exam1 - M ath 470/501 Spring 2011 Exam 1 M aple allowed...

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Unformatted text preview: M ath 470/501 Spring 2011 Exam 1 M aple allowed Name: U IN: #1. The title of this 1966 musical has been encrypted by a shift cipher: For $200, Watson, what is its name? > restart: with(LinearAlgebra): with(numtheory): with(plots): numb:=table([""=0,"a"=1,"b"=2,"c"=3,"d"=4,"e"=5,"f"=6,"g"=7, "h"=8,"i"=9,"j"=10,"k"=11,"l"=12,"m"=13,"n"=14,"o"=15,"p"=16, "q"=17,"r"=18,"s"=19,"t"=20,"u"=21,"v"=22,"w"=23,"x"=24,"y"=25, "z"=26]): alph:=table([0="",1="a",2="b",3="c",4="d",5="e",6="f",7="g",8= "h",9="i",10="j",11="k",12="l",13="m",14="n",15="o",16="p",17= "q",18="r",19="s",20="t",21="u",22="v",23="w",24="x",25="y",26= "z"]): shift:=proc(txt,n) local i,z; # remove the # on only the following line to trace the internal outputs # option trace; # Create a NULL string on which to add letters. z:=NULL; # While i is less than or equal to the number of letters in the string, do for i from 1 while i<=length(txt) do # Grab the substring (letter) in the i-th place of txt. substring(txt,i); # Use the numb table to convert the letter to a n umber between 1 and 26. numb[%]; # Arithmetic mod 26 uses numbers between 0 and 25, not 1 and 26 %-1; # Now cyclically shift the letter mod 26. %+n mod 26; # Take the numbers between 0 and 25 and again make them between 1 and 26, as people count letters. %+1; # Use the alph table to convert the shifted number back to a letter. alph[%]; # Add the new letter on the right side of the shifted string. z:=cat(z,%); end do; return(z); # To check that syntax is correct, change end: to end; Blue output means "syntax is OK." end: allshifts:= proc(txt) local i; for i from 0 while i<26 do shift(txt,26+i); print(%); end do; end: mu s i c a l:=" te d lmtc o te d lawlypt eddf apcxly"; allshifts(musical); "tedlmtcotedlawlypteddfapcxly" "ufemnudpufembxmzqufeegbqdymz" "vgfnoveqvgfncynarvgffhcrezna" "whgopwfrwhgodzobswhggidsfaob" "xihpqxgsxihpeapctxihhjetgbpc" "yjiqryhtyjiqfbqduyjiikfuhcqd" "zkjrsziuzkjrgcrevzkjjlgvidre" "alkstajvalkshdsfwalkkmhwjesf" "bmltubkwbmltietgxbmllnixkftg" "cnmuvclxcnmujfuhycnmmojylguh" "donvwdmydonvkgvizdonnpkzmhvi" "epowxenzepowlhwjaepooqlaniwj" "fqpxyfoafqpxmixkbfqpprmbojxk" "grqyzgpbgrqynjylcgrqqsncpkyl" "hsrzahqchsrzokzmdhsrrtodqlzm" "itsabirditsaplaneitssuperman" "jutbcjsejutbqmbofjuttvqfsnbo" "kvucdktfkvucrncpgkvuuwrgtocp" "lwvdeluglwvdsodqhlwvvxshupdq" "mxwefmvhmxwetperimxwwytivqer" "nyxfgnwinyxfuqfsjnyxxzujwrfs" " ozyghoxjozygvrgtkozyyavkxsgt" "pazhipykpazhwshulpazzbwlythu" "qbaijqzlqbaixtivmqbaacxmzuiv" "rcbjkramrcbjyujwnrcbbdynavjw" "sdcklsbnsdckzvkxosdccezobwkx" (1.1) (1.1) #2. After the pair 2, 3, which are separated by 1, all further primes must be s eparated by at least two. 3 and 1223 are primes. What fraction of the primes p b etween 3 and 1223 are twin primes, meaning that p is prime and p+2 is also p rime? Write a short loop in Maple to determine the answer. Execute your loop. P rint your output. > p:=0: t:=0: for i from 3 to 1223 do if isprime(i) then p:=p+1; if isprime(i+2) then t:=t+1; #print(i,i+2); fi; fi; od; t/p; evalf(%); 41 199 0.2060301508 (2.1) ...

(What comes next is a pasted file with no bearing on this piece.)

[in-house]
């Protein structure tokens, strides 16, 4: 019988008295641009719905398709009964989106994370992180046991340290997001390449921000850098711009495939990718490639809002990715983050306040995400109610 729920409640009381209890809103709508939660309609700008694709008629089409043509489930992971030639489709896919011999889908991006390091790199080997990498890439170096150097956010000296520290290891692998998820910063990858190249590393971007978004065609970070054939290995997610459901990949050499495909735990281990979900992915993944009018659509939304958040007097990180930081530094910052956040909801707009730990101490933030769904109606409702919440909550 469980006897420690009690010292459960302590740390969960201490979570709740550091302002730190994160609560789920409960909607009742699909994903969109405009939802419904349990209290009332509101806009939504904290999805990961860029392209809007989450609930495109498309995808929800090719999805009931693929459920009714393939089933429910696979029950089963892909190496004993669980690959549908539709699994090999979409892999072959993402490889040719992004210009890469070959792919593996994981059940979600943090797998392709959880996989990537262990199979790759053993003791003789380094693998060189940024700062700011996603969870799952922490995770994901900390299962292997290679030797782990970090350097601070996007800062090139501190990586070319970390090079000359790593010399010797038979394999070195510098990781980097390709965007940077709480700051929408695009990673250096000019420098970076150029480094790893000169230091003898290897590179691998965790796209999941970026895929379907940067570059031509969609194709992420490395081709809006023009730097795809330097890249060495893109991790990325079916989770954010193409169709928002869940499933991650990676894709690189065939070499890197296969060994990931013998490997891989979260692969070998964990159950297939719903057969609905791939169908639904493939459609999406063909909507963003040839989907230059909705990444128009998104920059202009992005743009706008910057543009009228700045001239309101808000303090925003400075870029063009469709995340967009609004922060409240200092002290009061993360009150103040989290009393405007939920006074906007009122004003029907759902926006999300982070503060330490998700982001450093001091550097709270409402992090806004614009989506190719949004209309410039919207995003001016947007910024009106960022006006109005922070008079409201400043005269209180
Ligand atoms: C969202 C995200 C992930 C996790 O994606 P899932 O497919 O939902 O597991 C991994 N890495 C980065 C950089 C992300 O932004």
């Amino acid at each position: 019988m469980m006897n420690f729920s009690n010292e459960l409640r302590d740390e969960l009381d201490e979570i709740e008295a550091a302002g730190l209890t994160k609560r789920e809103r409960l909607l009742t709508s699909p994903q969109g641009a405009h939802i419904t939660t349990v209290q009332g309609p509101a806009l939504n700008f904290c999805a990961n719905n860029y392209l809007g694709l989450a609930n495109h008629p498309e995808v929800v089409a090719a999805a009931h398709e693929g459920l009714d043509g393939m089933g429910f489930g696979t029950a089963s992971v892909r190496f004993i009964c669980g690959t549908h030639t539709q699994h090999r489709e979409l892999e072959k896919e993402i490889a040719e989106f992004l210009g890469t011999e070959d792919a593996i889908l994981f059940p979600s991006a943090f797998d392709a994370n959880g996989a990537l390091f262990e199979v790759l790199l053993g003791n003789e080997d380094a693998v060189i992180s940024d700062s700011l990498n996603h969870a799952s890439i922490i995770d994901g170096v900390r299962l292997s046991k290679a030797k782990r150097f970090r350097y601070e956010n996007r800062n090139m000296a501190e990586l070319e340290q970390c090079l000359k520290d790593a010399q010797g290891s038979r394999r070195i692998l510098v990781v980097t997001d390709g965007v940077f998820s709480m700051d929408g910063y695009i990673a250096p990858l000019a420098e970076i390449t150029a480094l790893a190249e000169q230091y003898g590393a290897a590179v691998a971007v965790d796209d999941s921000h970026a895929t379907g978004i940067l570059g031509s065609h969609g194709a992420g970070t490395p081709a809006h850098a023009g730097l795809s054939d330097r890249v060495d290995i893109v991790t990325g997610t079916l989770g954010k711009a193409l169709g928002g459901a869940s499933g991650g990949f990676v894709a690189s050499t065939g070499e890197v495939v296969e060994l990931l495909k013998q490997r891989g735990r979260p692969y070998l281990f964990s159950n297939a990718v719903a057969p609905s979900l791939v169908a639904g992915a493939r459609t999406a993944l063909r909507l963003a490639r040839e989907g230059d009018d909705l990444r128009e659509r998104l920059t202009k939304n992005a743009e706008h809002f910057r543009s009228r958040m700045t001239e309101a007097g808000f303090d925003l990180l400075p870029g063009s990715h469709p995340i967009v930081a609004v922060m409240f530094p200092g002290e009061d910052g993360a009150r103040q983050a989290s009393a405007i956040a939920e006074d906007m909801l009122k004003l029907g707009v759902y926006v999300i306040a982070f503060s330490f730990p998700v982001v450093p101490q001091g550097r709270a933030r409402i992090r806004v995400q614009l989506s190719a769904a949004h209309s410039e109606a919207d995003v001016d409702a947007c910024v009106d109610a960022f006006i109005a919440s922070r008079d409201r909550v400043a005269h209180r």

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This note was uploaded on 02/14/2012 for the course MATH 470 taught by Professor Staff during the Spring '08 term at Texas A&M.

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